Meet Noh-A Joo, a brand new student at Amityville North High School. We’re barely introduced to the girl when suddenly we get to watch Noh-A get her head chopped off in a gigantic battle between Jack Frost, the only surviving student of North District, and the head guidance councilor of the West District, Hansen. Jack, armed with two sword-like blades attached to his arms brings the heat on Hansen, who wields what appears to be a gun that has been blessed with holy power. A few beautiful fights scenes, some perverted comedy, and ridiculous and disturbing panty-shot scene later, and Noh-A is alive, in a neck brace, in the hospital wing of the school.
It turns out that Noh-A is a “Mirror Image,” an immortal in the realm of Amityville, whose blood can be used to heal any wound. While the origin of her special power is not explained, the comic does explain that Amityville is a place where people who fall out of the reincarnation cycle go, to live and then die for good. Amityville is a world that is writhe with battle. Different districts of Amityville have been competing to be the most powerful sector, and Jack Frost is the only remaining student in Amityville North High School. The rest have died in terrible wars.
Jack Frost is a comic that doesn’t take time to explain what the hell is going on, and it revels in that. Terms and words are bandied about without the reader really understanding what they mean, and things aren’t really well-defined at all. We get a bit of exposition here and there, but nothing dramatic, and while Amityville is explained a bit, the first volume does nothing to clarify why Noh-A is there, why Jack Frost or any other people are there, and what the purpose of this place actually is. There seems to be plenty of violence though, and the head of the North District, Helmina, seems to be planning some colossal war. While some will love the confusion and “keep you guessing” type storytelling, I can’t say that I’m a huge fan. Lack of understanding is made more bearable by the jokes inset throughout the manga. They break up the violence and make things a bit easier to read. Ultimately though, the storytelling falls flat.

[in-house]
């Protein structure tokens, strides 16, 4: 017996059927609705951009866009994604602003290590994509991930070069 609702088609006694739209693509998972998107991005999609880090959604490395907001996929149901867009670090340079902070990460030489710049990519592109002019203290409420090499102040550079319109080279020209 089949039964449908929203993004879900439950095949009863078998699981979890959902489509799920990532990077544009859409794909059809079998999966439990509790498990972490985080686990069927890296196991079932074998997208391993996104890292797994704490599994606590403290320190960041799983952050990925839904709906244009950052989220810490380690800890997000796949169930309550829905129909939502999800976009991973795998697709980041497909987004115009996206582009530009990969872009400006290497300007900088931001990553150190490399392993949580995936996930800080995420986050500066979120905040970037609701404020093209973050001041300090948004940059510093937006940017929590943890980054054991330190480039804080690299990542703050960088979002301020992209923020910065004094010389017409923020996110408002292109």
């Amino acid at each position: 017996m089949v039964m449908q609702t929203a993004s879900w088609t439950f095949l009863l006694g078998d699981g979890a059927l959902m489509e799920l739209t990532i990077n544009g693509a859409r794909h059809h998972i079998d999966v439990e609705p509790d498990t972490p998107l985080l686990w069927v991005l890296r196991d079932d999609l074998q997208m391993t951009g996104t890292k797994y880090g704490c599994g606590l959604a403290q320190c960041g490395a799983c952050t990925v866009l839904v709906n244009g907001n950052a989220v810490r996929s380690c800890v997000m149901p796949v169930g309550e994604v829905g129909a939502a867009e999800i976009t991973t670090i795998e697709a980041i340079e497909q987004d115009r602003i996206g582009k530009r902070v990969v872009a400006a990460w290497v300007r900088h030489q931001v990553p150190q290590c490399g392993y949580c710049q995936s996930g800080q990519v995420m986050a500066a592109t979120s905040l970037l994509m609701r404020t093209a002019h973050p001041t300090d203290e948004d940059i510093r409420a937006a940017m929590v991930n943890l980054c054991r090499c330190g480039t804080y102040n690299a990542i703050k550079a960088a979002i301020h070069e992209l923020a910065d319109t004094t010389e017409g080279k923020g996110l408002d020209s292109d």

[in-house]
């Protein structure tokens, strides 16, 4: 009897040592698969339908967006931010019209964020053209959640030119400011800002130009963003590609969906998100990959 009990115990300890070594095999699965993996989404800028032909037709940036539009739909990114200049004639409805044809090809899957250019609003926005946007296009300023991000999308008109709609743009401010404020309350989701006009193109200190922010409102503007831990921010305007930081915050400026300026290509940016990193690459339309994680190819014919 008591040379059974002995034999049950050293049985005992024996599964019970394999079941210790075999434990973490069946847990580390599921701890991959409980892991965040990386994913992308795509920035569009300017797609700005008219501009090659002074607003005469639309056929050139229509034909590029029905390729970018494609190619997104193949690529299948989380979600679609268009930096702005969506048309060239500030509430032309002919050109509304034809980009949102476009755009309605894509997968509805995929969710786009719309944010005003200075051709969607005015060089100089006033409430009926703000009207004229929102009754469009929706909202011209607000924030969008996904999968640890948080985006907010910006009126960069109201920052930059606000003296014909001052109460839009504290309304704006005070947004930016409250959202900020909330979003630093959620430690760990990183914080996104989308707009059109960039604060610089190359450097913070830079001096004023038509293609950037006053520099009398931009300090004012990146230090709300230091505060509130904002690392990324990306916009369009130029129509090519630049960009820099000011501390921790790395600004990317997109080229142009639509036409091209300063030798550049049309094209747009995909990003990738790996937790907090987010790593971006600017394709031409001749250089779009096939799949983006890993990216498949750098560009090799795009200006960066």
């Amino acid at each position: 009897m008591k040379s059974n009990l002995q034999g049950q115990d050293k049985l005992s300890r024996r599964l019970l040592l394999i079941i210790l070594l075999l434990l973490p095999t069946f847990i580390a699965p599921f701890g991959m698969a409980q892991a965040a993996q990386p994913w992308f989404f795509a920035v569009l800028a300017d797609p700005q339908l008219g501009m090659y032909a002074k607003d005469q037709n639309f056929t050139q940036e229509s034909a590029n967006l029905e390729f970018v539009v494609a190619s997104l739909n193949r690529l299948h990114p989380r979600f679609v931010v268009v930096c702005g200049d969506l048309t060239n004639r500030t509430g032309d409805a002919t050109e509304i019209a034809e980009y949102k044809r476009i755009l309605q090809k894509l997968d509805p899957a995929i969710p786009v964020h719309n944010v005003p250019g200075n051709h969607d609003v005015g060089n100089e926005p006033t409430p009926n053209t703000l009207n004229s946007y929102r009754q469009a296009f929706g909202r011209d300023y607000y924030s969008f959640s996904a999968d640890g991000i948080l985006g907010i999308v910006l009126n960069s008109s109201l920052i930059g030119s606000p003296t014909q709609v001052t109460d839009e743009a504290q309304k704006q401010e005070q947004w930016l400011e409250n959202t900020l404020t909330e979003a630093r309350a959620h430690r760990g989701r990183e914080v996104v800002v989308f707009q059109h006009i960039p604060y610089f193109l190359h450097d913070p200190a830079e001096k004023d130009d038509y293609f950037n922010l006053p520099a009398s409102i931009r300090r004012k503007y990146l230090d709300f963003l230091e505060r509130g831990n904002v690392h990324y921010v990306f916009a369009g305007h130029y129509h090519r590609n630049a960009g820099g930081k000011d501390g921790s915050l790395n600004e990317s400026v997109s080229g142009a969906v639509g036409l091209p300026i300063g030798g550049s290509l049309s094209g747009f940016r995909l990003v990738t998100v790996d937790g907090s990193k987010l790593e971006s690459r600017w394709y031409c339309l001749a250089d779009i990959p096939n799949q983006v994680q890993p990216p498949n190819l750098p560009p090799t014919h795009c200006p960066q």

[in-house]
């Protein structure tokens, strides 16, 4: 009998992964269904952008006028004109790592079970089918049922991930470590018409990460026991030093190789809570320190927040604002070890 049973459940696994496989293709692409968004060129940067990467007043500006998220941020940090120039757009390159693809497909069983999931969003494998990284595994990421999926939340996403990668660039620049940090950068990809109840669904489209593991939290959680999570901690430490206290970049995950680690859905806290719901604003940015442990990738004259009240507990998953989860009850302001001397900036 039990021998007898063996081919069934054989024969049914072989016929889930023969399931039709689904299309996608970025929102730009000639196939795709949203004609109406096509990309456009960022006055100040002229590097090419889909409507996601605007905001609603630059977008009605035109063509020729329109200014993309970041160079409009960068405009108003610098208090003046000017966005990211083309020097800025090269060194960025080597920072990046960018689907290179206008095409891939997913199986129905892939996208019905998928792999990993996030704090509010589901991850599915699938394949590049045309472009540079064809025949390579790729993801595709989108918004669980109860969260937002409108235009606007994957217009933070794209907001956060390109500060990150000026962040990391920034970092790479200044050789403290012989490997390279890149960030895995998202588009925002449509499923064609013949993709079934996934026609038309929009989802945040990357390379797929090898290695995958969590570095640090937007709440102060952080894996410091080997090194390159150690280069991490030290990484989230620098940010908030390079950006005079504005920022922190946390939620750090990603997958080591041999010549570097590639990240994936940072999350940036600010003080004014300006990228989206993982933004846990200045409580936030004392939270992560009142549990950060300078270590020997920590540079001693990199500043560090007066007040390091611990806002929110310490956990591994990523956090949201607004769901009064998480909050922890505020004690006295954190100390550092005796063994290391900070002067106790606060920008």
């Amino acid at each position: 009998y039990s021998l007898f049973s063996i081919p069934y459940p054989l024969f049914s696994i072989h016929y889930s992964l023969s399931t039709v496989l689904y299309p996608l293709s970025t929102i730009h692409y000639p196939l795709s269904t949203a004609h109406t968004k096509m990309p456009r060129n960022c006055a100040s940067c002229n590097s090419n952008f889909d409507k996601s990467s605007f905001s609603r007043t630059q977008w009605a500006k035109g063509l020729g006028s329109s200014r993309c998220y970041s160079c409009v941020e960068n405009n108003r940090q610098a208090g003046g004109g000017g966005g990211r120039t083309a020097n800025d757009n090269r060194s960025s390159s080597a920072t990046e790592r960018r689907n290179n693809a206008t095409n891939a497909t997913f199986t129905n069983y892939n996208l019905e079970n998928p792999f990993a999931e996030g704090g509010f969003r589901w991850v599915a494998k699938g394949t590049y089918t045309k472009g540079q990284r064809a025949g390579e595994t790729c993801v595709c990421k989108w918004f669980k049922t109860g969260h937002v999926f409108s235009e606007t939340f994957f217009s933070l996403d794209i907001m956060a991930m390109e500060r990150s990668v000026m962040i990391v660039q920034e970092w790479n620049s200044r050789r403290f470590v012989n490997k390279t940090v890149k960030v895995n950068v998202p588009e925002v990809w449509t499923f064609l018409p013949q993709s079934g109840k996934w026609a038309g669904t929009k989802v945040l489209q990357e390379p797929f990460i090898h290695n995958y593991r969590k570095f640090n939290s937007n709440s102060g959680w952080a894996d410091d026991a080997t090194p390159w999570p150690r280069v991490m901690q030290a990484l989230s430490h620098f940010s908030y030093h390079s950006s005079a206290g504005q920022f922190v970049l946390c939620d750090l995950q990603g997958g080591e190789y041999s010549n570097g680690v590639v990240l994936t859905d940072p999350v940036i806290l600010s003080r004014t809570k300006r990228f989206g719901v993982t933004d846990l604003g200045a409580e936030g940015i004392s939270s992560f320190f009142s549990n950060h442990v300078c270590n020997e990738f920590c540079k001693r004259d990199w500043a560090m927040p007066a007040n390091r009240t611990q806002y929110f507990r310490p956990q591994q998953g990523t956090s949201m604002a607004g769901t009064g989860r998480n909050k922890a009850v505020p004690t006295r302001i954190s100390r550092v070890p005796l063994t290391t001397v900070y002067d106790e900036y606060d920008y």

Hopefully, the next volume will follow-up with its plot threads and tie a few together – I can stand not knowing things, but I’ll be more inclined to like the series if the story telling gets better next volume.
The storytelling style is almost forgivable when paired with the immaculate drawings of author/artist Ko. The composition of each frame and drawing are mixed with well orchestrated fight scenes, and the book flows extremely well. I like the art much better than Croquis Pop (another book which JinHo Ko illustrates). The shading, tones, and use of speed lines and impressive backgrounds give the manga a fast-paced feel, and the action moves at a brisk pace.
The character designs for the series are great with one exception – I wish Noh-A was a little less pathetic. Jack handles her like a sack of potatoes, and she’s getting beheaded all the time. Helmina, the Head of the North District (principal, maybe?) is a S&M goddess personified, and Jin is the hot school nurse that seems to pop up in manga all the time. She may or may not be the school security system as well. Jack and Hansen are creepy, freaky battle-obsessed warriors who will do anything for a good fight. The cast is all voluptuous women, athletic demon/men and roaming zombies, except for Noh-A, who stands out like a sore thumb. Her “cute” design looks awkward beside the other characters.
If I had to summarize what Jack Frost is all about, I think I’d say that it is very much like this – a bit of action, some more action, action-packed action, extra action, and a little action on the top. It is clear that the premise of Jack Frost at this point is to show you how cool fighting can look, and it does that with gusto. The storytelling isn’t enough of a turn off for me to not get the second volume, because at times, I was very intrigued and interested with where things are going. Still, this series is going to need some definite work to get off the ground and become a great series. Overall, if you’re interested in violence, good action scenes, pin-up women featured in various glamor shots, and some terrific art, then Jack Frost is the comic for you.